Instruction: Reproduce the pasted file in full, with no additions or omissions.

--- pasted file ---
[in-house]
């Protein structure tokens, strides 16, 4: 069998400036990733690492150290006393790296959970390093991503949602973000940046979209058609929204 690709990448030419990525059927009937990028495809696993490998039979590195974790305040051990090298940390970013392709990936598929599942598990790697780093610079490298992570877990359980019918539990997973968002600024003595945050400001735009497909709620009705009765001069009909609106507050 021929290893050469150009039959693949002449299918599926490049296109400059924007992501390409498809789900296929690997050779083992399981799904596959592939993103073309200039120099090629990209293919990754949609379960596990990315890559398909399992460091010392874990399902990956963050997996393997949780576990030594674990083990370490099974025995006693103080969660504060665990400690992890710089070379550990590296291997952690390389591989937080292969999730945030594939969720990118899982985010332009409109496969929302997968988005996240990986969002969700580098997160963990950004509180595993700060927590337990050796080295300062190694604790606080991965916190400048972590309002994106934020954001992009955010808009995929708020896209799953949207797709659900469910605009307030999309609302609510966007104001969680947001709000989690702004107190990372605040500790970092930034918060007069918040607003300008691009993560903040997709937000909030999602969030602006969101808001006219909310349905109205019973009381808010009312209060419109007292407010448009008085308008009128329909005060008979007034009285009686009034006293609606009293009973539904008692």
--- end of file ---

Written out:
[in-house]
């Protein structure tokens, strides 16, 4: 069998400036990733690492150290006393790296959970390093991503949602973000940046979209058609929204 690709990448030419990525059927009937990028495809696993490998039979590195974790305040051990090298940390970013392709990936598929599942598990790697780093610079490298992570877990359980019918539990997973968002600024003595945050400001735009497909709620009705009765001069009909609106507050 021929290893050469150009039959693949002449299918599926490049296109400059924007992501390409498809789900296929690997050779083992399981799904596959592939993103073309200039120099090629990209293919990754949609379960596990990315890559398909399992460091010392874990399902990956963050997996393997949780576990030594674990083990370490099974025995006693103080969660504060665990400690992890710089070379550990590296291997952690390389591989937080292969999730945030594939969720990118899982985010332009409109496969929302997968988005996240990986969002969700580098997160963990950004509180595993700060927590337990050796080295300062190694604790606080991965916190400048972590309002994106934020954001992009955010808009995929708020896209799953949207797709659900469910605009307030999309609302609510966007104001969680947001709000989690702004107190990372605040500790970092930034918060007069918040607003300008691009993560903040997709937000909030999602969030602006969101808001006219909310349905109205019973009381808010009312209060419109007292407010448009008085308008009128329909005060008979007034009285009686009034006293609606009293009973539904008692």